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PSP’s Brad Bowyer on wage issue: Singapore is a country, not a company

"Not having a would be “far more costly” to the country as a whole than having it," said Mr Bowyer

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Singapore— (PSP) politician has weighed in on the issue, which has been much in the news lately, with Leader of the Opposition and Workers’ Party head Pritam Singh calling it “not just a moral imperative” and his fellow party members echoing the call for it for the country’s lowest wage earners.

This has pitted them against stalwarts from the ruling People’s Action Party () Members of Parliament, including Koh Poh Koon (Tampines GRC) and Edward Chia (Holland–Bukit Timah GRC).

Mr Chia, who owns food-and-beverage chain Timbre has also come under fire from different people, especially after replying in the negative when Mr Pritam asked him if he is willing to pay S$1,300 monthly to the 32,000 lower wage earners in Singapore.  The MP also said that as a business owner, he is answerable to the whole company and not to a particular type of employee and that a business should be profitable and scalable.

In a Facebook post, Mr Chia further clarified his position, writing that “Wage increases without corresponding better skills puts our worker at a higher risk,” as it would burden businesses and put jobs at risk, increase costs for consumers without adding value, which he called “a slippery slope towards lower competitiveness.”

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Mr Bowyer took exception to Mr Chia’s position that upskilling is necessary for increasing wages in Singapore, calling it, “Another way the PAP misdirects the conversation.”

Another way the PAP misdirects the conversation.The pay for a basic job that needs doing in Singapore should have…

Posted by Brad Bowyer on Wednesday, October 21, 2020

He added that wages for basic employment in Singapore should have nothing to do with other factors.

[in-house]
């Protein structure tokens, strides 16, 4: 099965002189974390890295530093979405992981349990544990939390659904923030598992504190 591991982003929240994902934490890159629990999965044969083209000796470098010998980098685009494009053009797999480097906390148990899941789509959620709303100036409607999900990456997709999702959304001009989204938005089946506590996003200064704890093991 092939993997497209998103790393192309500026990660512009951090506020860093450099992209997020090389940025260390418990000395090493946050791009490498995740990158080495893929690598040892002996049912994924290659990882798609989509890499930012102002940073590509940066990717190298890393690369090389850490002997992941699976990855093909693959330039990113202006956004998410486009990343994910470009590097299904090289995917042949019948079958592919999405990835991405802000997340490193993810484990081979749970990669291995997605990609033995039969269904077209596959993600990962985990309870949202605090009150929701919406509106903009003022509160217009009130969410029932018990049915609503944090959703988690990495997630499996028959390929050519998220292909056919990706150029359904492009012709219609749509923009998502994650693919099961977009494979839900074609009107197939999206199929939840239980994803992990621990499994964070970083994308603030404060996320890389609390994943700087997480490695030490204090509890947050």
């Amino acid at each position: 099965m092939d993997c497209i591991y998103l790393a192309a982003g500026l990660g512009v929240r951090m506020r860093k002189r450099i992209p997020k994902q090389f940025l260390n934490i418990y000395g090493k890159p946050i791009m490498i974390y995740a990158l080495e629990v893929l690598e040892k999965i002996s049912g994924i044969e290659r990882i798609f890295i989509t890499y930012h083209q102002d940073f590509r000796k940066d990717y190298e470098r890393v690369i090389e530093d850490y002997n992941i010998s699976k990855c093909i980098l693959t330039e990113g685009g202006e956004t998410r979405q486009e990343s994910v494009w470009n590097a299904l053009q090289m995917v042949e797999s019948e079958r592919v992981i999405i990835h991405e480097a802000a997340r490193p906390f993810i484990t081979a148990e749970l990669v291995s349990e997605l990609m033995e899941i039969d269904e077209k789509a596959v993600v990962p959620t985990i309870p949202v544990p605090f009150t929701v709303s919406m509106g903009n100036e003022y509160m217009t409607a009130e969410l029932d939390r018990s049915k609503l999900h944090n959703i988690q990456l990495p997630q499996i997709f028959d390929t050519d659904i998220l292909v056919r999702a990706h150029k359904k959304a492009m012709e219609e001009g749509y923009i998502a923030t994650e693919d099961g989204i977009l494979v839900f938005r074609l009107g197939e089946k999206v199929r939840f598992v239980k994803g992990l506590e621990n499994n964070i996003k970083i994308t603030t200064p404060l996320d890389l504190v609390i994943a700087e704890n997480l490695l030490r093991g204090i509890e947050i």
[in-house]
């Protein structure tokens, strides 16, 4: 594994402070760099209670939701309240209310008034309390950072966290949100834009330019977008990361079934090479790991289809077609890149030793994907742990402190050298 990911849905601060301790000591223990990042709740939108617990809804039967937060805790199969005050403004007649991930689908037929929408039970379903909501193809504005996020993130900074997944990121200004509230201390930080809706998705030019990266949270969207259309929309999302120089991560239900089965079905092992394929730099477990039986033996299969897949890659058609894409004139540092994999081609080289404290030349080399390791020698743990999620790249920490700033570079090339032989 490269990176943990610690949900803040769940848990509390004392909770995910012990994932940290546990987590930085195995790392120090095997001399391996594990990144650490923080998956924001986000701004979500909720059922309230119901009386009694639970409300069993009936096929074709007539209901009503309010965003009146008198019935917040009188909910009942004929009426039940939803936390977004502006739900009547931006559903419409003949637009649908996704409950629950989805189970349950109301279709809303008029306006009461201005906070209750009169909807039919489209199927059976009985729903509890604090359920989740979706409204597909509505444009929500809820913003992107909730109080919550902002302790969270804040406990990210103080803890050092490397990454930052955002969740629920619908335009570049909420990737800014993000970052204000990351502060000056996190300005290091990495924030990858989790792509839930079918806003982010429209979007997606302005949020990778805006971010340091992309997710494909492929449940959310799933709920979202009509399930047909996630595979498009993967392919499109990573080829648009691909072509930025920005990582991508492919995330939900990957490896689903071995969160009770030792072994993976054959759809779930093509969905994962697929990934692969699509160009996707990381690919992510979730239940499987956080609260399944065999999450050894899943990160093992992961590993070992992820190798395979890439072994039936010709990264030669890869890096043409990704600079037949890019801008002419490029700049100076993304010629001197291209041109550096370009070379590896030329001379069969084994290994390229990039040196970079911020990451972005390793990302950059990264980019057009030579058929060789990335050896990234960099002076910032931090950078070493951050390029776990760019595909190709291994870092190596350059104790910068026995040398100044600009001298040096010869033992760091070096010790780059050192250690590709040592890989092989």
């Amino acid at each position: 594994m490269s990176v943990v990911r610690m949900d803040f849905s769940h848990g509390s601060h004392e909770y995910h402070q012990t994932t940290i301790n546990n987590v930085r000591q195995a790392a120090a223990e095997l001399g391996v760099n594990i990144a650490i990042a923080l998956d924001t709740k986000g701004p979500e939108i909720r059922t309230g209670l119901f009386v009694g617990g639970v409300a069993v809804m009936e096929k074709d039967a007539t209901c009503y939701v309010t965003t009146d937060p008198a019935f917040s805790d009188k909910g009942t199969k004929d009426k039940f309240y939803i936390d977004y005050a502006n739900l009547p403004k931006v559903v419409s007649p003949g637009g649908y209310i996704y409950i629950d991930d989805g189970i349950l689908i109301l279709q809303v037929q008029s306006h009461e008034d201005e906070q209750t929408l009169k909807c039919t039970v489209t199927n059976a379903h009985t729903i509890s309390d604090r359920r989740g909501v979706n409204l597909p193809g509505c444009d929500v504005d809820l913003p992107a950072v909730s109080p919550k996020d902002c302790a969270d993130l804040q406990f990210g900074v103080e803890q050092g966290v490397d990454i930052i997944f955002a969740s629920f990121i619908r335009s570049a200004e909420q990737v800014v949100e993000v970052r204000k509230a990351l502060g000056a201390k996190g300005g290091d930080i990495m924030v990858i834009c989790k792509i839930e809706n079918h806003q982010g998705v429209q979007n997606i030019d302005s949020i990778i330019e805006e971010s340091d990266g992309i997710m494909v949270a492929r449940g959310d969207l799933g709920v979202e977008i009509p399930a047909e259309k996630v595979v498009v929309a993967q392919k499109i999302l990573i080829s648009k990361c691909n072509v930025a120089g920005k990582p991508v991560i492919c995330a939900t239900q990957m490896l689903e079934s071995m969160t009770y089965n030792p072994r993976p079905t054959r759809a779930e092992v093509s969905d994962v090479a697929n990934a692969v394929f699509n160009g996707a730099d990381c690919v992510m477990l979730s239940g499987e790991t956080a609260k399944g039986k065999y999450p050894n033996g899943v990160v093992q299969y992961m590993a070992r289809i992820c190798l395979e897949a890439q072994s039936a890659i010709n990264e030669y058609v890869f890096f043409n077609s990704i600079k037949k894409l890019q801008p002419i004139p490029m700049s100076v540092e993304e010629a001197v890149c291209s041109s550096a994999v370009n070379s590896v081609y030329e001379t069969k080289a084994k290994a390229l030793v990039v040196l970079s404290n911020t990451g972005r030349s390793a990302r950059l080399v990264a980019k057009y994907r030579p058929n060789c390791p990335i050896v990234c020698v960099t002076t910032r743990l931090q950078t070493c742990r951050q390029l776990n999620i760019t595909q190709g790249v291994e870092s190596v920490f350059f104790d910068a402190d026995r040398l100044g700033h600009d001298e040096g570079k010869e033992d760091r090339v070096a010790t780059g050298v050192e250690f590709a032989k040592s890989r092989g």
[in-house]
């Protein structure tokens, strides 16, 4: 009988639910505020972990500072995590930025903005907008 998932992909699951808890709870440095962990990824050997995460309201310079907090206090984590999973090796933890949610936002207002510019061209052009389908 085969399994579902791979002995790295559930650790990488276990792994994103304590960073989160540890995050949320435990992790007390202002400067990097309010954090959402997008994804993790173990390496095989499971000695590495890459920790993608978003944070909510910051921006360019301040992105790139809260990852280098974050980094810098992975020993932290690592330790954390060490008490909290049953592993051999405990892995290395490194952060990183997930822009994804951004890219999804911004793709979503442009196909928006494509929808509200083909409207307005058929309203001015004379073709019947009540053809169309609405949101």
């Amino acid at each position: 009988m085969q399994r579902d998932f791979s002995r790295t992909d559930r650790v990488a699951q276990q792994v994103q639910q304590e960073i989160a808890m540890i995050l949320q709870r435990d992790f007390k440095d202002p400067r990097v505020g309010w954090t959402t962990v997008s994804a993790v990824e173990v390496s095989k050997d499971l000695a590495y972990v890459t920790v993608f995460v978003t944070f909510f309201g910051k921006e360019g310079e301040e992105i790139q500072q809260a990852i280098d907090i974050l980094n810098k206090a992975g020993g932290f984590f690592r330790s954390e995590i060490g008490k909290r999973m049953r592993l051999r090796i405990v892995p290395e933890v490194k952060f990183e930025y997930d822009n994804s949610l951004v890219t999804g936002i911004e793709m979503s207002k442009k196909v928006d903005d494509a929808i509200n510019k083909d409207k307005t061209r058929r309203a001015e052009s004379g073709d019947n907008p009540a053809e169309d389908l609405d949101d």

“There should be a minimum level of pay to survive in the place it needs doing… .. Period.”

Noting that Singapore is one of the most expensive cities in the world, Mr Bowyer further argued that the needed workforce cannot be treated “like they were living in mud huts with little costs to live there.”

Jobs that are necessary and cannot be automated should “rightly” be paid a living wage, accepting this as “the basic cost/profit equation for the person who needs to do it.”

“Until we enforce a minimum level living wage we will continue with poor productivity, growing wealth gaps, corporate welfare policies through the back door like workfare and continued breakdown of civil society and the attendant ever-increasing costs to stop it falling apart altogether,”

Mr Bowyer added, noting that “A basic living wage gives stability, security, self-reliance, self-respect and a base from which those who want to or are able to can build from while removing the negative burdens of poverty from the nation.”

Not having a minimum wage would be “far more costly” to the country as a whole than having it.

He ended his post by calling for “unselfish leadership and a broader and more holistic thinking on this issue and no more narrow private profit driven narratives or excuses more reminiscent of the workhouses and similar of the industrial revolution.”

“Singapore is a country not a company and deserves better,” he wrote. “It’s 2020 not 1820!” —/TISG

Read also: PAP’s Edward Chia: Wage increases without corresponding skills puts workers at a higher risk

PAP’s Edward Chia: Wage increases without corresponding skills puts workers at a higher risk

The case for Minimum Wage

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